Babies born through cesarean deliveries are 15% more likely than babies born through vaginal delivery to grow up as obese beings, says a prospective cohort study led by experts from Harvard T H Chan School of Public Health. Upon comparing siblings born from vaginal birth and cesarean delivery, those born through cesarean delivery were 64% more prone to becoming obese.
In cases of multiple deliveries, it was also recorded by the researchers that the individuals born via vaginal birth to mothers, who had previously undergone a cesarean deliveries, had a reduced rate of 31% to become obese as they grow up.
Medical experts have always preferred vaginal birth over birth through cesarean section until they foresee a complication in prenatal tests. This long held preference is further validated by this study which was also published recently in JAMA Pediatrics.
Carried out from 1996 to 2012, the participants of the Growing Up Today Study included 22,068 offspring born to 15,271 participated through responding to the follow-up questionnaires which stretched from ages of 9 to 14 and ages of 20 to 28 years. While the study results also had many confounding factors which had contributed to the obesity risks, the final results were adjusted to give a fair comparison.
The confounding factors identified and adjusted in this study included mother’s pre-pregnancy BMI, age at delivery, smoking status, previous cesarean deliveries and origin of these women.
Although the researchers are still building on evidence which is leading to this stark difference in obesity rates in children, it is likely that the reason behind this is the baby’s exposure to mother’s gastrointestinal microbiota at the time of birth. The children born through vaginal deliveries have a greater exposure to the mother’s vaginal and gastrointestinal microbiota.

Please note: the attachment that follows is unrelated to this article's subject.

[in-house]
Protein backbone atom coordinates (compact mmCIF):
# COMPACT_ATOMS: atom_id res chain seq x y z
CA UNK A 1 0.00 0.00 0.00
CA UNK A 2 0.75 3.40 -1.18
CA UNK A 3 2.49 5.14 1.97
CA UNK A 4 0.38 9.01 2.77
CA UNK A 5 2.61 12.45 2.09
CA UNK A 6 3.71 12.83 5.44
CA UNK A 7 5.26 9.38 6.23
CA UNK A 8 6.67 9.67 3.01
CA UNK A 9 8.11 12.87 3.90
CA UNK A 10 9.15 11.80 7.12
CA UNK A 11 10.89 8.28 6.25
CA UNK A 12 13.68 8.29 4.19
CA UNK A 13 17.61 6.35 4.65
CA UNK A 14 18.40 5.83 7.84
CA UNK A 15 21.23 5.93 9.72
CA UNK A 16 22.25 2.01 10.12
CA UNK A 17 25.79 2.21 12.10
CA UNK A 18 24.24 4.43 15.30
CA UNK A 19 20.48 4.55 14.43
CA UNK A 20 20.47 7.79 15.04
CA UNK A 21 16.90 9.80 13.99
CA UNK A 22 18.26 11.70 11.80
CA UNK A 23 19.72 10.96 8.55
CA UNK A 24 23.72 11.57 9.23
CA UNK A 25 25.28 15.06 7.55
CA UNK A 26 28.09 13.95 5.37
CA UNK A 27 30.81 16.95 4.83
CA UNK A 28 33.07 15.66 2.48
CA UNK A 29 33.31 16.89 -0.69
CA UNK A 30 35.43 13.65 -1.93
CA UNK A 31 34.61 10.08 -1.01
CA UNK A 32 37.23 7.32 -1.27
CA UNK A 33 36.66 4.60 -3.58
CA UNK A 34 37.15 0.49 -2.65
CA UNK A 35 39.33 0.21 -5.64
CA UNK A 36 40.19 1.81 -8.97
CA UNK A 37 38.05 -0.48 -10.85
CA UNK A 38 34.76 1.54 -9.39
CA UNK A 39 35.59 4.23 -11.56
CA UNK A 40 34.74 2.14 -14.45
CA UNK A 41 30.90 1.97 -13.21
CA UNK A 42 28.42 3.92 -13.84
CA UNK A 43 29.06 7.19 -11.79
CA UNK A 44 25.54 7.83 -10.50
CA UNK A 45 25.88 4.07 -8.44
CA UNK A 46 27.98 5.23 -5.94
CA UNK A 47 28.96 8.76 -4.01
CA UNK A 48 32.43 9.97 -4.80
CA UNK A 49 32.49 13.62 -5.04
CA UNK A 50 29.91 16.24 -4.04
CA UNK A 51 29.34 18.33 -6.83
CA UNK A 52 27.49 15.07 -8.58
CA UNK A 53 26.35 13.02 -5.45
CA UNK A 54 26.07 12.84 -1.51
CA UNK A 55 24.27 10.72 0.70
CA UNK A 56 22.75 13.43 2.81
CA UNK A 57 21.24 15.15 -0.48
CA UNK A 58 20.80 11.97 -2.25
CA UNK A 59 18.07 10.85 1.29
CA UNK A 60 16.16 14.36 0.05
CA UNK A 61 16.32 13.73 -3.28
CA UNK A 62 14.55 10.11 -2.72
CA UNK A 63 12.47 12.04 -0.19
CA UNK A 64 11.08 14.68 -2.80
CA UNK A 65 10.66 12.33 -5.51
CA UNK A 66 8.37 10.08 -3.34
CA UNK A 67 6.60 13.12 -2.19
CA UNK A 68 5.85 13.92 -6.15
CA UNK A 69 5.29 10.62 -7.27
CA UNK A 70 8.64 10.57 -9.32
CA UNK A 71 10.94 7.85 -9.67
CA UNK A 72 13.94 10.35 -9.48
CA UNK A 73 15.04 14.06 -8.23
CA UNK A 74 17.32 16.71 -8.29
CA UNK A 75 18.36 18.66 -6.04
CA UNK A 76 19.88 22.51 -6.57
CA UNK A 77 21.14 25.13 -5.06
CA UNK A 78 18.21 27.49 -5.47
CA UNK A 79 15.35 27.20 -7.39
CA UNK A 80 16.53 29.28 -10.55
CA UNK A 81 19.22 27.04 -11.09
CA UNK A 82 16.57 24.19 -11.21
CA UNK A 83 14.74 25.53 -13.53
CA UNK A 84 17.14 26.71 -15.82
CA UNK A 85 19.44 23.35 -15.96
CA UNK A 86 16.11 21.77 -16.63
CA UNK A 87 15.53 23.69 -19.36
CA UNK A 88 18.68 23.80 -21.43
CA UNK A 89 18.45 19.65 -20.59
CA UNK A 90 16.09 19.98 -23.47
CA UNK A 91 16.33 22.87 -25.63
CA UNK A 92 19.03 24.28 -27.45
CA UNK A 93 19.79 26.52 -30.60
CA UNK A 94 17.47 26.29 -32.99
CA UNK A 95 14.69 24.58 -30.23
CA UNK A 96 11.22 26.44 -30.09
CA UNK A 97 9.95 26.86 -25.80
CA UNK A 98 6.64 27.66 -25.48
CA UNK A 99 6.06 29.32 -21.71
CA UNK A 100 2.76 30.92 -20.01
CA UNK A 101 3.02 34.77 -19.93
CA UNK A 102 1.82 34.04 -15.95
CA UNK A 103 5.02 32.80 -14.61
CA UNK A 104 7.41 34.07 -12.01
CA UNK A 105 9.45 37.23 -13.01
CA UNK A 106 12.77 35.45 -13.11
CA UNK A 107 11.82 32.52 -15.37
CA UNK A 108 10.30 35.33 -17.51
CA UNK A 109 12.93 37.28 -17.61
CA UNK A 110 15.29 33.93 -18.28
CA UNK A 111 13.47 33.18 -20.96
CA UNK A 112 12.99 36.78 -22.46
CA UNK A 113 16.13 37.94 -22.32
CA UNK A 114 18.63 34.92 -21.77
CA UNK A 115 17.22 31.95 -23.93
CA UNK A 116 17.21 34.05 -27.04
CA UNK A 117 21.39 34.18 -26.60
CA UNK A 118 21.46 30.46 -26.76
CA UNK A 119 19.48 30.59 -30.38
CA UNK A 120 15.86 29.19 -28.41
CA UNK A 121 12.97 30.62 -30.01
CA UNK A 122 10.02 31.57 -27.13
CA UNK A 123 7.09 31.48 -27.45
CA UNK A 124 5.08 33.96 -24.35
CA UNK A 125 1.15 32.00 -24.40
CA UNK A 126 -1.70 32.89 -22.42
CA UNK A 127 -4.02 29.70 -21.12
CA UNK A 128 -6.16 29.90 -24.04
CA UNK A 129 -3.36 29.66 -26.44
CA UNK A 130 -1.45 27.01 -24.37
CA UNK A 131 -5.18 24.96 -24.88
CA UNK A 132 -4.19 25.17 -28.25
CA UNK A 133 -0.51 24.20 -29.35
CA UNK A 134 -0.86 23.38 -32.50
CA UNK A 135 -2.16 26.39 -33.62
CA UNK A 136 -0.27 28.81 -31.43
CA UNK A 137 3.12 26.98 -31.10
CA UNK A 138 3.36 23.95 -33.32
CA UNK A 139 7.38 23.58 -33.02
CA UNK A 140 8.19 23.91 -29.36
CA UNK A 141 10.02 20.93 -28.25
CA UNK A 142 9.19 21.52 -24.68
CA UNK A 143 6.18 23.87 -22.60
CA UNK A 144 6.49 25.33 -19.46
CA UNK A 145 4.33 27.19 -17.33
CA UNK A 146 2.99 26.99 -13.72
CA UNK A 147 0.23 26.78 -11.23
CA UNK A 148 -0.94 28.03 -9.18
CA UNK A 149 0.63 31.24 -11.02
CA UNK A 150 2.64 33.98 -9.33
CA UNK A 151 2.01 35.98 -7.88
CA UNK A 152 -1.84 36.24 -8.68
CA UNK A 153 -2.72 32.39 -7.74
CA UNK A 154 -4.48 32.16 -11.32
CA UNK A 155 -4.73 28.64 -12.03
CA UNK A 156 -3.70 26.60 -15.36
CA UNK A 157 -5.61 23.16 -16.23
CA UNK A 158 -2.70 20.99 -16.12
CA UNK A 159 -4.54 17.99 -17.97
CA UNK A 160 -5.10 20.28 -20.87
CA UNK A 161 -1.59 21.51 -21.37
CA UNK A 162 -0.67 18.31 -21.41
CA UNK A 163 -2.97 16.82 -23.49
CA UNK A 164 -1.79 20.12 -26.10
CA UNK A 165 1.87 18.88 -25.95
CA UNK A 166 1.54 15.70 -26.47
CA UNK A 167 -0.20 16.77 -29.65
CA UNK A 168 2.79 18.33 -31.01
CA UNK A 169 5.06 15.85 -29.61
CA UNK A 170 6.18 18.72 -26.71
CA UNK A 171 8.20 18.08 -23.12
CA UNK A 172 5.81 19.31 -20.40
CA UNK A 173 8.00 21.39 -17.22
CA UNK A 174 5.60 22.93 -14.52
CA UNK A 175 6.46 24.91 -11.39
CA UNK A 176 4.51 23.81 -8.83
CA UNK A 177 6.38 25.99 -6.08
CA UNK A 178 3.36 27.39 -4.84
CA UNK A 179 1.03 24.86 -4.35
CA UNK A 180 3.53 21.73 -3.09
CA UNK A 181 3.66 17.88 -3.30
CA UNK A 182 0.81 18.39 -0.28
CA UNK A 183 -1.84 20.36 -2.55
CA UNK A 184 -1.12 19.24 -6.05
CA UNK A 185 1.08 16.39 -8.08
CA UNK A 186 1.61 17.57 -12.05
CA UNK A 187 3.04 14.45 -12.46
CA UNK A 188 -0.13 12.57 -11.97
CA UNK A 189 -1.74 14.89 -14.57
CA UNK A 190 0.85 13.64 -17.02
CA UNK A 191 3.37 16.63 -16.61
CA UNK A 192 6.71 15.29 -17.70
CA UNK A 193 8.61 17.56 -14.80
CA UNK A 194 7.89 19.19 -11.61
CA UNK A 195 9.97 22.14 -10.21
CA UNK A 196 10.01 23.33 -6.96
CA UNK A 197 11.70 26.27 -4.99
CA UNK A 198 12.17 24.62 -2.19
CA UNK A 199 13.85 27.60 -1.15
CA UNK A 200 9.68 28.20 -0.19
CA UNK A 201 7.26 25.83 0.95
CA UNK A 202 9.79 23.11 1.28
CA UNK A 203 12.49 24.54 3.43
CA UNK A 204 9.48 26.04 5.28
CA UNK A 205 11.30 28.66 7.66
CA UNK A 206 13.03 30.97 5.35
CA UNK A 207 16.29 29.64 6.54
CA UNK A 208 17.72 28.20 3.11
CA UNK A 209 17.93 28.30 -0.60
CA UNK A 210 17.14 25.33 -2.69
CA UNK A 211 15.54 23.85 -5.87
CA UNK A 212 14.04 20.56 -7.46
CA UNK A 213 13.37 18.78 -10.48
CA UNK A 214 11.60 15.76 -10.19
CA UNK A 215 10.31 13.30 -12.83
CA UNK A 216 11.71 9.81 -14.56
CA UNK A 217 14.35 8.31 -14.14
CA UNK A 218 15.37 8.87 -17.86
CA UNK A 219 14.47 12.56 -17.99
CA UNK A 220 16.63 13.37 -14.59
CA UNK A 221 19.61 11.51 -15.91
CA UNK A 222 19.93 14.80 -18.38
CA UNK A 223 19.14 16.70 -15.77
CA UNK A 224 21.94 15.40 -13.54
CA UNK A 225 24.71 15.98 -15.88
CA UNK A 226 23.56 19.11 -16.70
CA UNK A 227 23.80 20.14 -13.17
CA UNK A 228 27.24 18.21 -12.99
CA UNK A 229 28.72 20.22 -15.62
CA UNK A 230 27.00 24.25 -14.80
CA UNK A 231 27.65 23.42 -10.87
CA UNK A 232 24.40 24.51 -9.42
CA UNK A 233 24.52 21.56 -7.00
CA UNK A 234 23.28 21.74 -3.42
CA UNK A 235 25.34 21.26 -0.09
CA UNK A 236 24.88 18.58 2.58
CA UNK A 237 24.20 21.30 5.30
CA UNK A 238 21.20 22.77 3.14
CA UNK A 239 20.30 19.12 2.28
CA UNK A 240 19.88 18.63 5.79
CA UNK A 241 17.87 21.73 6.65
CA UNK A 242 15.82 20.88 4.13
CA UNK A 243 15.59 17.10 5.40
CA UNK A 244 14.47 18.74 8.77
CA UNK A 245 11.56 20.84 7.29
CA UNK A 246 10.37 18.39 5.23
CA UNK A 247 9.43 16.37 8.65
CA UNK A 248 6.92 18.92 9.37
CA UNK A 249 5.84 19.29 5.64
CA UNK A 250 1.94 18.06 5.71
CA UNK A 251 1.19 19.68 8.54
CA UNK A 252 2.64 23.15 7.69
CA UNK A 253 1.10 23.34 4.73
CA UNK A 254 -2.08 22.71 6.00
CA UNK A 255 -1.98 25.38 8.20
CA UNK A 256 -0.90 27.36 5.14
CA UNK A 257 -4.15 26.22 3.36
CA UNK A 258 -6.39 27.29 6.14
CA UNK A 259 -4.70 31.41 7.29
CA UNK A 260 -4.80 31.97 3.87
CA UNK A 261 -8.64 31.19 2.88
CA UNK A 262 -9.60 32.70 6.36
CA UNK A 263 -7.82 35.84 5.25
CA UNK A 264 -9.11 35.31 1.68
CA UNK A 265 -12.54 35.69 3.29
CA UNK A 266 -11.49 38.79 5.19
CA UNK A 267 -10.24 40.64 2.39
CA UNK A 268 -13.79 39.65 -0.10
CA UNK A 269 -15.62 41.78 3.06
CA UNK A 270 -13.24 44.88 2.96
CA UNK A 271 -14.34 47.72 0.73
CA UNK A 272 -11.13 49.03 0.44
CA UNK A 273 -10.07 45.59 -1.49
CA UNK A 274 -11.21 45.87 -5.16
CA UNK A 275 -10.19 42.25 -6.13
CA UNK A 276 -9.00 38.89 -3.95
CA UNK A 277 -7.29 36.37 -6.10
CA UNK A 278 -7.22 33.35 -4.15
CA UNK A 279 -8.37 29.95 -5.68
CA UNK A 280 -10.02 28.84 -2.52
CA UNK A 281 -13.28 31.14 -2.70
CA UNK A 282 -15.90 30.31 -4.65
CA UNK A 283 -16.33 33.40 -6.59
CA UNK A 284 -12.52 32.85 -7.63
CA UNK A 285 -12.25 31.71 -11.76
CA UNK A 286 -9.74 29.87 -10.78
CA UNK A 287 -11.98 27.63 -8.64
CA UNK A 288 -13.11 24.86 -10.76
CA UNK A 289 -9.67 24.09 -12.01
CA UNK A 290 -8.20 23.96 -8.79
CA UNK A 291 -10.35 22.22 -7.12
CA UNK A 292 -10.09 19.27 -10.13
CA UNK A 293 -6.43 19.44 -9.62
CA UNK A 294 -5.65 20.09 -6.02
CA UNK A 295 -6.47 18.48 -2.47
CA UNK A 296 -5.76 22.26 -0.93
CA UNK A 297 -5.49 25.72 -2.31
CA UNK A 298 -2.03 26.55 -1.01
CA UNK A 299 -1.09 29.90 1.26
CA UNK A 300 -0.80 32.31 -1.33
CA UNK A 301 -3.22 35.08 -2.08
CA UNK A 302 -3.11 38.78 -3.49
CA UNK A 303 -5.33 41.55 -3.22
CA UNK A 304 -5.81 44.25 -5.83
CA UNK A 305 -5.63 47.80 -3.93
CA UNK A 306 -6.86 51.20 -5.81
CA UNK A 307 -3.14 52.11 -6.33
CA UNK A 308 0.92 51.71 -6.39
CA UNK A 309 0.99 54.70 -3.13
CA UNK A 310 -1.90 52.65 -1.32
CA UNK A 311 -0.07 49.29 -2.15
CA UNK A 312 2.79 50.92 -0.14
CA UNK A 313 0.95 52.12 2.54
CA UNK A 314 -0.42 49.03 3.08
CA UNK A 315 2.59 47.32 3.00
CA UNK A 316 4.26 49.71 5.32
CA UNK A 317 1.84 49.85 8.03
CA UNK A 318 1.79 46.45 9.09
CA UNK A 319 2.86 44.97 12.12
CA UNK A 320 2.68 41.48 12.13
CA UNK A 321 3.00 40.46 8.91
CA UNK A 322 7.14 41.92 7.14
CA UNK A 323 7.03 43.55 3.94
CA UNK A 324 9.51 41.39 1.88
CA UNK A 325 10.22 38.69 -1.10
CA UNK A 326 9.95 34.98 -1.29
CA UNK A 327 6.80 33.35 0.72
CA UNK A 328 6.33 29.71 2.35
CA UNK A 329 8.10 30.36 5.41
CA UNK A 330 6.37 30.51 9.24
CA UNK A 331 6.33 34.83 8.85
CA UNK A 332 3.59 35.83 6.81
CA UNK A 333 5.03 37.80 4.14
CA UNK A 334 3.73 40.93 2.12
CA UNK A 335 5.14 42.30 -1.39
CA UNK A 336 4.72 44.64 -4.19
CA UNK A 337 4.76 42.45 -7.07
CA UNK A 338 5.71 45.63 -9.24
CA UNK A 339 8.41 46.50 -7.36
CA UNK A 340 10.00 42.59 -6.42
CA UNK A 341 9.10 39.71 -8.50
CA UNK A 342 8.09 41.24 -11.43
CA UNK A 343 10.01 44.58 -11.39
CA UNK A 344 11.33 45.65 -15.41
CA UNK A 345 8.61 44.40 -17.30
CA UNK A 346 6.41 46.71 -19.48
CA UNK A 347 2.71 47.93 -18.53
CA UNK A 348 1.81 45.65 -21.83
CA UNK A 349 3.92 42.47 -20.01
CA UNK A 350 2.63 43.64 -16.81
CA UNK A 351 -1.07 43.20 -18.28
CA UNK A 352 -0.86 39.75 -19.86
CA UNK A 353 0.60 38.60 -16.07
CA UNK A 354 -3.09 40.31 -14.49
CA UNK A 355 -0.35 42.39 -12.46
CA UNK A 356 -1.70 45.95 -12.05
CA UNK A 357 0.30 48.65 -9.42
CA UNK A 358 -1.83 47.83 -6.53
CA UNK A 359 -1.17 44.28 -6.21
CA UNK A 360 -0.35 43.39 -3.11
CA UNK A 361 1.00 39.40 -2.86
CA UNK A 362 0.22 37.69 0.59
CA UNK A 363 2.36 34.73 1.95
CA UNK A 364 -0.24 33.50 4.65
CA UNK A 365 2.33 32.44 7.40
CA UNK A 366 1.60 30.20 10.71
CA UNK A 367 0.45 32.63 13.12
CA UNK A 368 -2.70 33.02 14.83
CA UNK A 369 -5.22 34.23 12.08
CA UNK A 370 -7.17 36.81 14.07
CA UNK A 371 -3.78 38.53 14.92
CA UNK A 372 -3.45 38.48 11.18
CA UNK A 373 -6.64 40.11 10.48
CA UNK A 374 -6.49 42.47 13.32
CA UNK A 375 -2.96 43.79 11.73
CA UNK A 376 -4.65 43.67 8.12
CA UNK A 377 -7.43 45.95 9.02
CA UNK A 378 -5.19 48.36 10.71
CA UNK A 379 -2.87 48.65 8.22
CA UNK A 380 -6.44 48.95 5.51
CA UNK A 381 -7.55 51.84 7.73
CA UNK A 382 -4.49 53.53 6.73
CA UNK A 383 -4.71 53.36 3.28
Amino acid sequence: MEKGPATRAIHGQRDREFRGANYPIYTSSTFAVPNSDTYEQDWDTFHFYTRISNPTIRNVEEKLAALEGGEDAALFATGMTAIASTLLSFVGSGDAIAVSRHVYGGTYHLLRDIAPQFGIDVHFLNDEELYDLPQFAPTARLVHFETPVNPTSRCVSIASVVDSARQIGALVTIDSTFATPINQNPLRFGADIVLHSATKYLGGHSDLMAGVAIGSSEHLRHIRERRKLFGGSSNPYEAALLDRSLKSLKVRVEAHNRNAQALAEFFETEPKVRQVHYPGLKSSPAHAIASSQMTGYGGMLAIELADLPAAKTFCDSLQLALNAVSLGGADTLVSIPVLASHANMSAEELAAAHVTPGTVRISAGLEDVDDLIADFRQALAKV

On the contrary, the children delivered through cesarean procedure are only exposed to mother’s skin microbiota and external bacteria at the time of birth. It is speculated that as these children are deprived of these beneficial bacteria, their metabolism, appetite patterns and digestion may be different from their counterpart.
In addition to this, it was also found that the children born from cesarean delivery harbor more staphylococci and few bilidobacteria which has an underlying connection with the energy harvesting capacity and risk of becoming obese later in life.
The trend of C-section births is on the rise, and contributes to over 32% births in the US alone. This figure translates into 1.3 million cesarean procedures being performed per anum in the US. However, efforts are being carried out to shift the paradigm of delivery mode preference amongst people.
Inspite of the fact that cesarean section can be life savior in many situations, a stigma of increased health risks remains attached to it. The mere idea of cutting a section through the belly to get out the baby is appalling to many, while others fear post-operative health complications.